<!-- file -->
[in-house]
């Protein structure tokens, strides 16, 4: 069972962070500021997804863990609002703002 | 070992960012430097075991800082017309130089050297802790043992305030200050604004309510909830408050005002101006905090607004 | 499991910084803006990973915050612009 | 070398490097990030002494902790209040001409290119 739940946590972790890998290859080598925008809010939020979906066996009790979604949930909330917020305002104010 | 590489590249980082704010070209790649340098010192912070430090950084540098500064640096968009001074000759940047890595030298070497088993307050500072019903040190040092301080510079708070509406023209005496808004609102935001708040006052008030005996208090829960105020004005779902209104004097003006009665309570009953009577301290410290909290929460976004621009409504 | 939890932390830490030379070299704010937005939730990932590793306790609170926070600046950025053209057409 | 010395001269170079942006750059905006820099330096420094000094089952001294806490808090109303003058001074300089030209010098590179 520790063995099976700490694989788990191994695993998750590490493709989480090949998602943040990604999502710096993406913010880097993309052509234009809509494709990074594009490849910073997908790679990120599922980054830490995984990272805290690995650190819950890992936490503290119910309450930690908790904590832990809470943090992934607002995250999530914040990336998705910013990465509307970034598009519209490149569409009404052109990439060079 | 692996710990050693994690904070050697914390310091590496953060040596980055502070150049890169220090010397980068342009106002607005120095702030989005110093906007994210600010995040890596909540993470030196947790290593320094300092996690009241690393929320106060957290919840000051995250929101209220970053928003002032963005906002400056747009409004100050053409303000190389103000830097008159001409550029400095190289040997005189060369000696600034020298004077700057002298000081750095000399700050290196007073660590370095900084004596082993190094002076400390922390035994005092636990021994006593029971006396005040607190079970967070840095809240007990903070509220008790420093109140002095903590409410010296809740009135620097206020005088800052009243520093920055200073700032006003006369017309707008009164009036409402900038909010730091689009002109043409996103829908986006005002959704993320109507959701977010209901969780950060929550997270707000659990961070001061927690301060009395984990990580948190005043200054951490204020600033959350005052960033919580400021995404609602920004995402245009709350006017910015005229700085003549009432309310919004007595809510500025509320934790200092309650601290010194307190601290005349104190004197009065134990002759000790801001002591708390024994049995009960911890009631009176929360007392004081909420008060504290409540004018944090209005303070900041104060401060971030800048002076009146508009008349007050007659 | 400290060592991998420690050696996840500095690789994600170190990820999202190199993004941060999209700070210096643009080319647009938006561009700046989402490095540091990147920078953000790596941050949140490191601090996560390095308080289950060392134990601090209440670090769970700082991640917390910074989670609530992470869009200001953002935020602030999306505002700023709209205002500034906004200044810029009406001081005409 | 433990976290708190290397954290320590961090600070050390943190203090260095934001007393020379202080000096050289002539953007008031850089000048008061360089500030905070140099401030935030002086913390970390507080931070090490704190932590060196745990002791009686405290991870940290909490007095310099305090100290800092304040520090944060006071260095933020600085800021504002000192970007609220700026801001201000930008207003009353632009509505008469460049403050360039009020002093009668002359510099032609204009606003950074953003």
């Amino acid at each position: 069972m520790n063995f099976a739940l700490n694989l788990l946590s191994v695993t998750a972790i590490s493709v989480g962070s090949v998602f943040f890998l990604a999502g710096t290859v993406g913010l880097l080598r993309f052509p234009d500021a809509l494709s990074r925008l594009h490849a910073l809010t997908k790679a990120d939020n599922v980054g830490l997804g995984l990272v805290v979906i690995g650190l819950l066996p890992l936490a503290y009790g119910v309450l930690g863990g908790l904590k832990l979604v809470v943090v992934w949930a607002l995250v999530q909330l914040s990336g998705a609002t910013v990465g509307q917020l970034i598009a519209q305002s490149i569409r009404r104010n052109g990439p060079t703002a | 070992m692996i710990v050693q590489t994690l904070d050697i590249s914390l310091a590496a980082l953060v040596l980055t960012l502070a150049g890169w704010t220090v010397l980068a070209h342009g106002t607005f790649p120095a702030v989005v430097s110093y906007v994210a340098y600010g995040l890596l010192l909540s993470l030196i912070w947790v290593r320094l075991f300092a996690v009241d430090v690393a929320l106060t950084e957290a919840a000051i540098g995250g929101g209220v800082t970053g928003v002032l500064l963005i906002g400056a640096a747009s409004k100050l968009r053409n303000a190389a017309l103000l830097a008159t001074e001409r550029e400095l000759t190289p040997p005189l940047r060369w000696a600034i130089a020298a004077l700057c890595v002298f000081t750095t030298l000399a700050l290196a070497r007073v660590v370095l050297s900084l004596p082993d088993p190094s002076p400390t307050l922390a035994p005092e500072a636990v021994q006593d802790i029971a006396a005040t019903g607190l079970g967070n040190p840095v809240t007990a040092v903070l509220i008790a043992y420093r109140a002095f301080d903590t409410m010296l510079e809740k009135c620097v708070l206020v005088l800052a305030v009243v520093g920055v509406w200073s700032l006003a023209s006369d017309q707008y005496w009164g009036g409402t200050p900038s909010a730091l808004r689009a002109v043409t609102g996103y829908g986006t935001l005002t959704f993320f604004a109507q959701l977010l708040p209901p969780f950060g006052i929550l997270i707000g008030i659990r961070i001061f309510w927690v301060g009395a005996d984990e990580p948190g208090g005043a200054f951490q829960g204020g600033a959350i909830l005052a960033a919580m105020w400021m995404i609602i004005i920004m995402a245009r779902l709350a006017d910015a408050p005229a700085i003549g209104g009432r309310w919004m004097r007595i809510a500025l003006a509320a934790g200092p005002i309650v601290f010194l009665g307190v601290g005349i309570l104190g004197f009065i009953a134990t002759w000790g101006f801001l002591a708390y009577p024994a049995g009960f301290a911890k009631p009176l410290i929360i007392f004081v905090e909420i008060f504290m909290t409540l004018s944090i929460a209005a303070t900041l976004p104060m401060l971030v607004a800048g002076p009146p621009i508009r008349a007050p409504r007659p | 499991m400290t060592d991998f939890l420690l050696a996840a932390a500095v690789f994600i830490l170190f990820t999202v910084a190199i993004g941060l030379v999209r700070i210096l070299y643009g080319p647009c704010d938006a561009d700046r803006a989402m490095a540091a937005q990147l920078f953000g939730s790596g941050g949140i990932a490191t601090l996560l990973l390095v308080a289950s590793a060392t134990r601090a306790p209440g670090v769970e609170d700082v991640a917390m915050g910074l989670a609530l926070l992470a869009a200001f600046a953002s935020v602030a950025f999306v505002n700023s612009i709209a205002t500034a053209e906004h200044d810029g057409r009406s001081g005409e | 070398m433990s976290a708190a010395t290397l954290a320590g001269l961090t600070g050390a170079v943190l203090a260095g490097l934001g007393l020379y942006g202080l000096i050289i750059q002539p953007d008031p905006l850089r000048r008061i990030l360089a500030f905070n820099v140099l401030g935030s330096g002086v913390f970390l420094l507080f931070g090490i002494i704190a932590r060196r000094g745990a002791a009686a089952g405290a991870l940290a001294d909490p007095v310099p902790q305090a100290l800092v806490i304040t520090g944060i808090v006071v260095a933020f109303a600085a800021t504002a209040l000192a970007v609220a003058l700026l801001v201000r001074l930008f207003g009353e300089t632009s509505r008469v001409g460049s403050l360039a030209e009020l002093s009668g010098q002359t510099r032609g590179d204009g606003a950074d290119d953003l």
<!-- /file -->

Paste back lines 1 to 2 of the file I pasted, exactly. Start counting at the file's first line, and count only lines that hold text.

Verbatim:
[in-house]
């Protein structure tokens, strides 16, 4: 069972962070500021997804863990609002703002 | 070992960012430097075991800082017309130089050297802790043992305030200050604004309510909830408050005002101006905090607004 | 499991910084803006990973915050612009 | 070398490097990030002494902790209040001409290119 739940946590972790890998290859080598925008809010939020979906066996009790979604949930909330917020305002104010 | 590489590249980082704010070209790649340098010192912070430090950084540098500064640096968009001074000759940047890595030298070497088993307050500072019903040190040092301080510079708070509406023209005496808004609102935001708040006052008030005996208090829960105020004005779902209104004097003006009665309570009953009577301290410290909290929460976004621009409504 | 939890932390830490030379070299704010937005939730990932590793306790609170926070600046950025053209057409 | 010395001269170079942006750059905006820099330096420094000094089952001294806490808090109303003058001074300089030209010098590179 520790063995099976700490694989788990191994695993998750590490493709989480090949998602943040990604999502710096993406913010880097993309052509234009809509494709990074594009490849910073997908790679990120599922980054830490995984990272805290690995650190819950890992936490503290119910309450930690908790904590832990809470943090992934607002995250999530914040990336998705910013990465509307970034598009519209490149569409009404052109990439060079 | 692996710990050693994690904070050697914390310091590496953060040596980055502070150049890169220090010397980068342009106002607005120095702030989005110093906007994210600010995040890596909540993470030196947790290593320094300092996690009241690393929320106060957290919840000051995250929101209220970053928003002032963005906002400056747009409004100050053409303000190389103000830097008159001409550029400095190289040997005189060369000696600034020298004077700057002298000081750095000399700050290196007073660590370095900084004596082993190094002076400390922390035994005092636990021994006593029971006396005040607190079970967070840095809240007990903070509220008790420093109140002095903590409410010296809740009135620097206020005088800052009243520093920055200073700032006003006369017309707008009164009036409402900038909010730091689009002109043409996103829908986006005002959704993320109507959701977010209901969780950060929550997270707000659990961070001061927690301060009395984990990580948190005043200054951490204020600033959350005052960033919580400021995404609602920004995402245009709350006017910015005229700085003549009432309310919004007595809510500025509320934790200092309650601290010194307190601290005349104190004197009065134990002759000790801001002591708390024994049995009960911890009631009176929360007392004081909420008060504290409540004018944090209005303070900041104060401060971030800048002076009146508009008349007050007659 | 400290060592991998420690050696996840500095690789994600170190990820999202190199993004941060999209700070210096643009080319647009938006561009700046989402490095540091990147920078953000790596941050949140490191601090996560390095308080289950060392134990601090209440670090769970700082991640917390910074989670609530992470869009200001953002935020602030999306505002700023709209205002500034906004200044810029009406001081005409 | 433990976290708190290397954290320590961090600070050390943190203090260095934001007393020379202080000096050289002539953007008031850089000048008061360089500030905070140099401030935030002086913390970390507080931070090490704190932590060196745990002791009686405290991870940290909490007095310099305090100290800092304040520090944060006071260095933020600085800021504002000192970007609220700026801001201000930008207003009353632009509505008469460049403050360039009020002093009668002359510099032609204009606003950074953003």